With 3:08 remaining in the first period, Zach Hyman (1) burst past Krejci through the neutral zone, got ahead of Bruins defenseman, Charlie McAvoy, deked and flipped a backhander past Rask to tie the game 1-1 on a breakaway goal. Hyman’s goal was assisted by Connor Brown (1) and Morgan Rielly (1).

After twenty minutes of action, the Bruins and Maple Leafs exited the ice to a 1-1 tie with Boston leading 9-7 in shots on goal and hits (20-18). Toronto led in blocked shots (5-1), while both teams had a pair of takeaways. The Leafs were 0/1 on the power play entering the first intermission, while the B’s were a perfect 1/1 thanks to Marchand’s goal.

Only 59 seconds into the second period, Bruins captain, Zdeno Chara, was guilty of a minor penalty for holding the stick of Zach Hyman. Toronto failed to convert on the ensuing power play and Boston resumed even strength activity with no issue.

Danton Heinen followed up Chara’s minor penalty with a penalty of his own for slashing, giving Boston two consecutive penalties to kill in almost six minutes apart. Unfortunately for Toronto, Boston’s penalty killing unit was on its game.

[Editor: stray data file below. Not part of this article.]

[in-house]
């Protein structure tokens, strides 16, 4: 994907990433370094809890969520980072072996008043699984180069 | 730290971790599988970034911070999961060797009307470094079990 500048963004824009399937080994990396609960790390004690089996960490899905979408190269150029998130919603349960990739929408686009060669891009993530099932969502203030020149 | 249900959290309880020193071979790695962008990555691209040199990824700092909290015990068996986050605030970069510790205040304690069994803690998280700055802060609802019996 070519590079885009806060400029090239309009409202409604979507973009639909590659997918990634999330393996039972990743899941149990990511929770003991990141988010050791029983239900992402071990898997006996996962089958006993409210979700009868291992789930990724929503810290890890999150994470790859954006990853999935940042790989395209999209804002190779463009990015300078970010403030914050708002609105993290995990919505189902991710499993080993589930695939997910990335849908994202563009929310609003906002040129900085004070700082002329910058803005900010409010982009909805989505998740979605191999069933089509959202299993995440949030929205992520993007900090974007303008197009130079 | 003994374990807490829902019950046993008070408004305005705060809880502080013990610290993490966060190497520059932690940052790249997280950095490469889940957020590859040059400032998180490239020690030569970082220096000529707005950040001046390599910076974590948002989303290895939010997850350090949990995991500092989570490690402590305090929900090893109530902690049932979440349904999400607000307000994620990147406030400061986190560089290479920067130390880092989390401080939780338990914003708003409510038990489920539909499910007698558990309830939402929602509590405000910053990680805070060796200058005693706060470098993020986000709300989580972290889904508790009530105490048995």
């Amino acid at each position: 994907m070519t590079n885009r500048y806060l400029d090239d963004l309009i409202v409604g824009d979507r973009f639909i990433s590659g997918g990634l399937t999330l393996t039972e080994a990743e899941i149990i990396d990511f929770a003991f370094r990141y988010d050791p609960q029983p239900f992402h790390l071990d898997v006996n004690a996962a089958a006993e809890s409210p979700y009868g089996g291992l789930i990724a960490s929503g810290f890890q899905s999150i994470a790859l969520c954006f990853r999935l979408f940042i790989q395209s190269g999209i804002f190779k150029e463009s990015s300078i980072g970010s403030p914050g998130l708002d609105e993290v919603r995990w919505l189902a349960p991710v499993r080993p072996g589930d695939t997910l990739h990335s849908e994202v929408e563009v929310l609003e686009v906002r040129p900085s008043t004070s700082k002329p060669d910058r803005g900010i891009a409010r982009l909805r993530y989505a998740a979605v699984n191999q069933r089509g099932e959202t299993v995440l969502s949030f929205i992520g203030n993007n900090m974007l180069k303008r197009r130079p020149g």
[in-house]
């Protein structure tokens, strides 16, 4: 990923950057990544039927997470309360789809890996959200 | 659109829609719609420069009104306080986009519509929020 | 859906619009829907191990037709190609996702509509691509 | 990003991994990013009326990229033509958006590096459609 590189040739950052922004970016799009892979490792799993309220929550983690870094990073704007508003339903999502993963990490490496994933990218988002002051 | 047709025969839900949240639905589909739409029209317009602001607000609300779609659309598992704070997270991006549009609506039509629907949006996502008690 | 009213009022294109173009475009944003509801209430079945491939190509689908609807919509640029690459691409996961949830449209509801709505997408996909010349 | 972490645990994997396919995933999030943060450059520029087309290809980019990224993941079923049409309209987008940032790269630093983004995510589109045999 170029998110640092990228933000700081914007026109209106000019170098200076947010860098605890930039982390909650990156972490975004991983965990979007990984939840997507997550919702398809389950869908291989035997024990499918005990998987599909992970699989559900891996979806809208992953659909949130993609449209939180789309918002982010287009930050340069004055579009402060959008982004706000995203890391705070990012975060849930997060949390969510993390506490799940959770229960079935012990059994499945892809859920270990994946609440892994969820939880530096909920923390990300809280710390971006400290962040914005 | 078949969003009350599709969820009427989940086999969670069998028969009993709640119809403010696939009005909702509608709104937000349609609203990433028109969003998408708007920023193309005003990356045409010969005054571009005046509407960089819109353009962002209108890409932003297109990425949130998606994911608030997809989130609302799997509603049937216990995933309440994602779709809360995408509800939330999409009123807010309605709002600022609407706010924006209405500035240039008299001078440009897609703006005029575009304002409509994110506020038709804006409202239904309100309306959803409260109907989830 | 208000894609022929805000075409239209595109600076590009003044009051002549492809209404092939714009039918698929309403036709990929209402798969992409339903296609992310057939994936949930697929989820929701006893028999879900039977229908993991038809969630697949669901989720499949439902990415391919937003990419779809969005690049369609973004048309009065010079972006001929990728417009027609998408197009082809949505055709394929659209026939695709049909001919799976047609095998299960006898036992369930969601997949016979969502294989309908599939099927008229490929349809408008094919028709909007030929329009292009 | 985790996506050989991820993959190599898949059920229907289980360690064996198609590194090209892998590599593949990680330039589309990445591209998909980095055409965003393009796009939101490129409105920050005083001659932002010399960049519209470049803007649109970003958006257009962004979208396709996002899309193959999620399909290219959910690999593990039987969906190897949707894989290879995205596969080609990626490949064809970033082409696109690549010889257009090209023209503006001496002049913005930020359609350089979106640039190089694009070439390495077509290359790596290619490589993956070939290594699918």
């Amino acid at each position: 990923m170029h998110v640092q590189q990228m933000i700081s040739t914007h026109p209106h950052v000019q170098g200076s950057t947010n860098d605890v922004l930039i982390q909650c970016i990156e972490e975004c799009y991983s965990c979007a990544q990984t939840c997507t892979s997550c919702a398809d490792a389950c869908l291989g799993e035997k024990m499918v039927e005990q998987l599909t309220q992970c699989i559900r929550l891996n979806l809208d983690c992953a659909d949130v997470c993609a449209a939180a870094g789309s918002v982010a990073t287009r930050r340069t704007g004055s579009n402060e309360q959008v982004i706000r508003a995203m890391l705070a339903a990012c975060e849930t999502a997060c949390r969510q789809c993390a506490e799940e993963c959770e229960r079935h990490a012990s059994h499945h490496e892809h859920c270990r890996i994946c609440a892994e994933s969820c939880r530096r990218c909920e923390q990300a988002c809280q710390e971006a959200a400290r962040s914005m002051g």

Patrick Marleau tripped Jake DeBrusk in the Bruins offensive zone at 13:59 of the second period and Boston went on the power play for just the second time of the night.

After every player touched the puck on a fast moving power play, David Krejci tossed the puck over to David Backes (1) who then kicked it upon reception from his left skate to his stick blade and roofed the twine for his first goal of the 2018 Stanley Cup Playoffs. Krejci (1) and McAvoy (1) snagged the assists on the goal.

Backes’s power play goal gave Boston a 2-1 lead at 15:43 of the second period and the Bruins never looked back.